We received so many lovely messages following last week’s post about quarantine and language woes. Here are a few:
From a Taiwan native:
If it’s any consolation, the poem on the truck was probably just an advertising slogan—drink this health drink every day, live and dance for a hundred years—or something like that. Chinese print media make heavy use of matched couplets.
I don’t know exactly how much the baby has changed in those quarantine weeks, but two is right about the time they transition from “What makes me happy is doing whatever makes my parents happy” to “I want to do what I want to do, even with the full knowledge that it will displease my parents.” So yes, this is all very normal.
From Yahan Chang, who edited the Taiwan translation of Michelle’s book at Locus 大塊文化:
It’s true that it’s the washing machine, not you. I only manage to remember three buttons of my own washing machine (“on,” “wash,” and “speed wash”), and almost only use those three.
Can't help thinking of my exchange student days in Paris—I had to shop in Carrefour with an electronic dictionary... Don’t worry, you will “shine” soon enough!
(Michelle: It’s okay, being dull builds character, lol.)
From Shen-yi Liao who just quarantined with two kids:
I agree with the tips for quarantine but would offer two modifications.
1. Go even farther south than Taoyuan: there will be even bigger space for the same price, and even cheaper food for ordering in.
2. Instead of bringing toys in the luggage, just order toys (or books or whatever) online: most shopping sites can deliver within a couple of days at most.
I read your post and was brought back to just a few months I spent in Beijing in 2006. The sense of dislocation and alienation was intense, even more so because I look like I “should” be able to speak and read Mandarin, and always had to explain why I couldn’t. I remember that I bought some weird preserved duck eggs at the grocery store because I thought, from the picture, that I would be getting yummy tea eggs. On the upside, I gained empathy for the illiterate in our country, as well as respect and empathy for the experiences of my mom as an immigrant to the U.S. […] Anyway, all this is to say, hang in there/jia you, Michelle. I can’t wait to learn about all the things you will discover.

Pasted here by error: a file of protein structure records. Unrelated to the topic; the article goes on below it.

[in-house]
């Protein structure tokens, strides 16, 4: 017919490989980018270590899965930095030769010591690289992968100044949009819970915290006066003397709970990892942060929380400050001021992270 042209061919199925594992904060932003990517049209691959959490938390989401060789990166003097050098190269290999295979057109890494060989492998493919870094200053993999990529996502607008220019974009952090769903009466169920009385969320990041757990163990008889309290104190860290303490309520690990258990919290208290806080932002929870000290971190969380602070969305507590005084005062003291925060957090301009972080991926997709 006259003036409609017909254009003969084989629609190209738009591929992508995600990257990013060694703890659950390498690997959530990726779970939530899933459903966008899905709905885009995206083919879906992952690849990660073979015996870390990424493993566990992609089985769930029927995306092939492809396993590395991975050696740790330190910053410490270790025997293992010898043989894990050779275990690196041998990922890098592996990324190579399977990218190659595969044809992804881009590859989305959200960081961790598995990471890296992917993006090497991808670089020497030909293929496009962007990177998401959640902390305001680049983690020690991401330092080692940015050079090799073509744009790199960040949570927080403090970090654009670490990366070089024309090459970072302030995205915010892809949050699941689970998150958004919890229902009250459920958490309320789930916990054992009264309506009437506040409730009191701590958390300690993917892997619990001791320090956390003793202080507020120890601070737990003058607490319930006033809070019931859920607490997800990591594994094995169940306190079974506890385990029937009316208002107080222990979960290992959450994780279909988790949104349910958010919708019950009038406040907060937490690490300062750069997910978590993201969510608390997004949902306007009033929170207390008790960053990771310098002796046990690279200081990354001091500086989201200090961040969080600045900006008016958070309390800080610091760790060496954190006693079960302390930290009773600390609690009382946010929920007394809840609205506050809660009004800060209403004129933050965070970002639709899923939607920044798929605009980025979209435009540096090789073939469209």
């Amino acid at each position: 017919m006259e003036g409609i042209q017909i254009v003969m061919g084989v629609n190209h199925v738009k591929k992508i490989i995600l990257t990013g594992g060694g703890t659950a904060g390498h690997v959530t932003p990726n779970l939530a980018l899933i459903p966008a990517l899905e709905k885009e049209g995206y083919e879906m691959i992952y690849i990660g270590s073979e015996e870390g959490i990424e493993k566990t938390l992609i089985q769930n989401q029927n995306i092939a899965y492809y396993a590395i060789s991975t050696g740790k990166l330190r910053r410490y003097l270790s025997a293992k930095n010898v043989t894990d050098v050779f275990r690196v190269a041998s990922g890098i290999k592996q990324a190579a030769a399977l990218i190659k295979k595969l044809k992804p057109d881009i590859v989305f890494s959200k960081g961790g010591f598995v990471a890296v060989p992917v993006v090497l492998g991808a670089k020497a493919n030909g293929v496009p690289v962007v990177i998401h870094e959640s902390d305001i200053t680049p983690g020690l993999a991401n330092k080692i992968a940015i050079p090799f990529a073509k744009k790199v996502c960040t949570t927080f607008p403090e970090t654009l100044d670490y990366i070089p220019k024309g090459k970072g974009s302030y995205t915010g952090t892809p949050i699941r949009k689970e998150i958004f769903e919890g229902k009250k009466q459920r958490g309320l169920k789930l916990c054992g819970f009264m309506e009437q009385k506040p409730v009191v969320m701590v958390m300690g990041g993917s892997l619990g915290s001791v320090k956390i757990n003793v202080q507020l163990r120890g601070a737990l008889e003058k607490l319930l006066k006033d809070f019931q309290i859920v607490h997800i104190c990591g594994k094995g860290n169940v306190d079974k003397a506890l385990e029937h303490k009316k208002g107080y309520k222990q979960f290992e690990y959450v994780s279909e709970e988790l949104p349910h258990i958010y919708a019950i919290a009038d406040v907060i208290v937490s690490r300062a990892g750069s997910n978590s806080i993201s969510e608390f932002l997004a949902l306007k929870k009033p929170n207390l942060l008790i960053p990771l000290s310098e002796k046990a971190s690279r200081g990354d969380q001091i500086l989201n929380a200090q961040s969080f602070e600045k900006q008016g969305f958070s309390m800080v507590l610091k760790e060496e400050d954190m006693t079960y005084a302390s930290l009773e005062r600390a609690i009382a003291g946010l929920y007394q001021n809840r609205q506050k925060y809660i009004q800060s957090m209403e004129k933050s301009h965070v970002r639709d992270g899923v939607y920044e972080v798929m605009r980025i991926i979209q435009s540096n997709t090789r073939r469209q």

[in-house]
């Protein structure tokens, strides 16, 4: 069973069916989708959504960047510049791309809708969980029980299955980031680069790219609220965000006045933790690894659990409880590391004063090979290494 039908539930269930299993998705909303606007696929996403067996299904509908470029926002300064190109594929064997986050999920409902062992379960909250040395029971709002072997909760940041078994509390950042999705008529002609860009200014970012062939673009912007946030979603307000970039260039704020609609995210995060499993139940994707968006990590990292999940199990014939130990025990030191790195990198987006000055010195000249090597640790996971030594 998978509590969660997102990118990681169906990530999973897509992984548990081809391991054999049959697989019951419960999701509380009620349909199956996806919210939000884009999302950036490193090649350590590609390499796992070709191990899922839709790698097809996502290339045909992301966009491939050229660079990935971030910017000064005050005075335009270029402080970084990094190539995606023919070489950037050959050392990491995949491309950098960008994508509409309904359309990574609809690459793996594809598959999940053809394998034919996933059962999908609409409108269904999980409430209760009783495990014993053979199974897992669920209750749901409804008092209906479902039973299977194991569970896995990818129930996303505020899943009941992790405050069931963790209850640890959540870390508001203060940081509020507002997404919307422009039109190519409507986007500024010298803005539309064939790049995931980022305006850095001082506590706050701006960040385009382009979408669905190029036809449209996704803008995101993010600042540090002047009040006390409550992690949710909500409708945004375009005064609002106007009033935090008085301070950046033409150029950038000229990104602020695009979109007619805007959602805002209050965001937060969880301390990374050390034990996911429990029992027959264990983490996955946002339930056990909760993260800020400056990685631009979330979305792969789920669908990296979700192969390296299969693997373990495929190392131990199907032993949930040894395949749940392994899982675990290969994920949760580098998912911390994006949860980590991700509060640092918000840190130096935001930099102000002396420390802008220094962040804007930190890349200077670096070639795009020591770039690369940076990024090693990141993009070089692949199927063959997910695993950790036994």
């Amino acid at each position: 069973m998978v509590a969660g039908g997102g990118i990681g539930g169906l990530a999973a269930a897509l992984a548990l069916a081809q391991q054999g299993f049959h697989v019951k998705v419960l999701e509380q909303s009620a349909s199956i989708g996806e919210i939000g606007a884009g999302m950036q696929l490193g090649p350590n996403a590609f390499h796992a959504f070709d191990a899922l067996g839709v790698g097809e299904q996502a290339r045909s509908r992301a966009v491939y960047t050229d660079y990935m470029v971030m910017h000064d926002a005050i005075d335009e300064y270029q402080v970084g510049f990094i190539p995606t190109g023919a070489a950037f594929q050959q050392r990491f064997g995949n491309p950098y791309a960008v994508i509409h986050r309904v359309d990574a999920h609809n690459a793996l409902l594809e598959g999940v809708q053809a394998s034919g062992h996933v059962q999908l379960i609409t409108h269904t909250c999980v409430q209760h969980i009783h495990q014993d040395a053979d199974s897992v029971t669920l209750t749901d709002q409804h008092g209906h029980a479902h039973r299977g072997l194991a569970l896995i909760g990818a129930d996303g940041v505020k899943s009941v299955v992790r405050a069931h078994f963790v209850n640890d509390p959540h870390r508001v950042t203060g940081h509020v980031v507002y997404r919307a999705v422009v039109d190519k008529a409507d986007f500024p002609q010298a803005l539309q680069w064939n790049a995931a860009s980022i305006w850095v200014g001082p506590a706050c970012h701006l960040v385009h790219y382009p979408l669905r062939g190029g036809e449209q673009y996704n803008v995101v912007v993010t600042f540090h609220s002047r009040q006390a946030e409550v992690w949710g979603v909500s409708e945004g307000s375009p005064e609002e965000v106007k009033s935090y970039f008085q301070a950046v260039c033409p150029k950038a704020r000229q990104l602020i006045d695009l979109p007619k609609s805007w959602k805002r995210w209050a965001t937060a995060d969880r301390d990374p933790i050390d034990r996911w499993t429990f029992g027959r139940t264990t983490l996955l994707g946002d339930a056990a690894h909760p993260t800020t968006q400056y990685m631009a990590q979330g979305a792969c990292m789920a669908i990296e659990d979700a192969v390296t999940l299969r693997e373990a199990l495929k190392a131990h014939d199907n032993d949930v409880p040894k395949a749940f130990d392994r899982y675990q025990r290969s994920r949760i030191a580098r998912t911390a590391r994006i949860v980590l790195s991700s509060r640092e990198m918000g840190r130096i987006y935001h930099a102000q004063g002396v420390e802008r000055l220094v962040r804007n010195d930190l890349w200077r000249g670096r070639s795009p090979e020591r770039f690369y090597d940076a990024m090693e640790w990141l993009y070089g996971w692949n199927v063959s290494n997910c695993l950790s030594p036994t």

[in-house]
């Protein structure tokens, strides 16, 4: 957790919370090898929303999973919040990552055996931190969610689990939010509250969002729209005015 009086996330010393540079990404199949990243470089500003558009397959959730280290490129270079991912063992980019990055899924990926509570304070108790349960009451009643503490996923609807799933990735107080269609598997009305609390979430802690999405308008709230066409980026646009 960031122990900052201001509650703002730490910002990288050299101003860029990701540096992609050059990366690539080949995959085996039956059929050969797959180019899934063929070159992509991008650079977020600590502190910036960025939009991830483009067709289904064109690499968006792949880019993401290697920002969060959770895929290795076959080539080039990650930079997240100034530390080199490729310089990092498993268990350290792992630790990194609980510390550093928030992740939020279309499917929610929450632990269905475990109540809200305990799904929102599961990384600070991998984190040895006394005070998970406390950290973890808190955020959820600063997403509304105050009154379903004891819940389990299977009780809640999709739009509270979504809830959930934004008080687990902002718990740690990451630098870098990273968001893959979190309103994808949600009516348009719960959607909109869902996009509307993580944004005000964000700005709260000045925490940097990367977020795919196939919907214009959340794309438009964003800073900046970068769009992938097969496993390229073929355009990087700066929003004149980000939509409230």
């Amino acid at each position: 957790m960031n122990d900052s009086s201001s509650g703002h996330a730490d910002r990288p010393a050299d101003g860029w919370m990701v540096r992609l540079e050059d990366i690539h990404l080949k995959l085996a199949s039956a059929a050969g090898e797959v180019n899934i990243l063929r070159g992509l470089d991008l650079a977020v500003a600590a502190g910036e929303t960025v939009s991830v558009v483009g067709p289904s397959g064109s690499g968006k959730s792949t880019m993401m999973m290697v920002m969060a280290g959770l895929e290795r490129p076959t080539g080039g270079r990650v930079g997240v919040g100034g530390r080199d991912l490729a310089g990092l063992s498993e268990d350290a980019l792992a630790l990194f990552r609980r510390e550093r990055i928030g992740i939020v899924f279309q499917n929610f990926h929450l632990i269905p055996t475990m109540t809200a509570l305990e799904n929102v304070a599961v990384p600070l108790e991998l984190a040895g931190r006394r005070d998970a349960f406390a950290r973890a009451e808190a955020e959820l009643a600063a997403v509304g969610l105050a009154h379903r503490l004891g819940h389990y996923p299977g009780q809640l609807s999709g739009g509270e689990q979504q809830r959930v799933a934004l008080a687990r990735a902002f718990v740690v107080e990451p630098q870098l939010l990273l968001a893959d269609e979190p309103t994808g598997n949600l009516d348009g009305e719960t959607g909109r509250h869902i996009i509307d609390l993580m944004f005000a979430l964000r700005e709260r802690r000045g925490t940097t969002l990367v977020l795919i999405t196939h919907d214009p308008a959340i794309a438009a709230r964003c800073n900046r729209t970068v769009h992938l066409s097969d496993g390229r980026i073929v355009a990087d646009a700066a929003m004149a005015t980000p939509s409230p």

Serena Puang writes:
I resonated with your comments about how people understand that you're “good” at English in Taiwan. When I moved there for my gap year, I felt that so viscerally. People thought I was a Taiwanese kid who had gone to the US to study abroad and come back, so they were particularly confused why I was so incompetent at being a Taiwanese human. I don't know that I have any helpful things to say; I don't know that it got better with time or that I got over it. For me, I really missed being able to quote snippets of things I'd read or podcasts I'd listened to in conversation, and I hated not being able to say things the way I wanted to in Mandarin. And like you, I called my mom more often and we commiserated. It was in those times that I realized how wise my mom was, how she didn't put her value in how she was perceived by others, and how far I was from doing that.
Nomi Stolzenberg (interview here) pointed us to this lovely piece by Zito Madu, in which he remembers the “wonder of the laundromat” when he first immigrated to the United States as a child from his native Nigeria.
Annie Moose writes:
I relate to so much of this. When I lived in France, my level of conversation was at about a three-year-old level. At best. Also, I washed our clothes in fabric softener for about the first two years because I was unable to read the label. I also had to take a driving test in Paris rush hour traffic with a maniac “instructor” and I was eight months pregnant. I could go on. Hang in there, things will get easier.
From Daniel Medin, with a quote that Michelle has already put on the fridge:
I’ve thoroughly enjoyed your last postings. The last one had me in stitches. Classic Beckett: “There’s nothing funnier than unhappiness, I’ll grant you that.”
Book club: An Ideal Presence in October and Girl, Woman, Other in November
We’ve been so delighted to hear from people interested in the October and November book clubs! Hooray. Please write us if at email@example.com (or just reply to this message) if you’d like to come. All are welcome. This coming week we will close our doodle poll for October’s meeting and send out another one for our November club.
October’s pick is An Ideal Presence, written by Argentinian author Eduardo Berti, translated from French by the brilliant Daniel Levin Becker, and published by our favorite independent press, Fern Books. The book is structured as a series of brief accounts from people who work or volunteer in a palliative care unit in Rouen, France. This includes nurses and doctors, as well as aides, porters, a volunteer musician, a volunteer reader, and custodial staff. I know the material might sound depressing—it’s about those who care for the dying, after all—but the straightforward dignity of these caretakers (who also happen to be mostly women) is mesmerizing.
Thank you for subscribing, dear readers!
As we mentioned before, we’re excited to expand Broad and Ample Road. Later this month you’ll receive options involving other new parts of the newsletter: Mandarin translations of select pieces, bilingual Taipei-based news on arts and music, and a broad collection of observations from Asia. After pausing payments since July 4th, we’re unpausing them this week. Thank you so much for reading and subscribing! It means a great deal to us.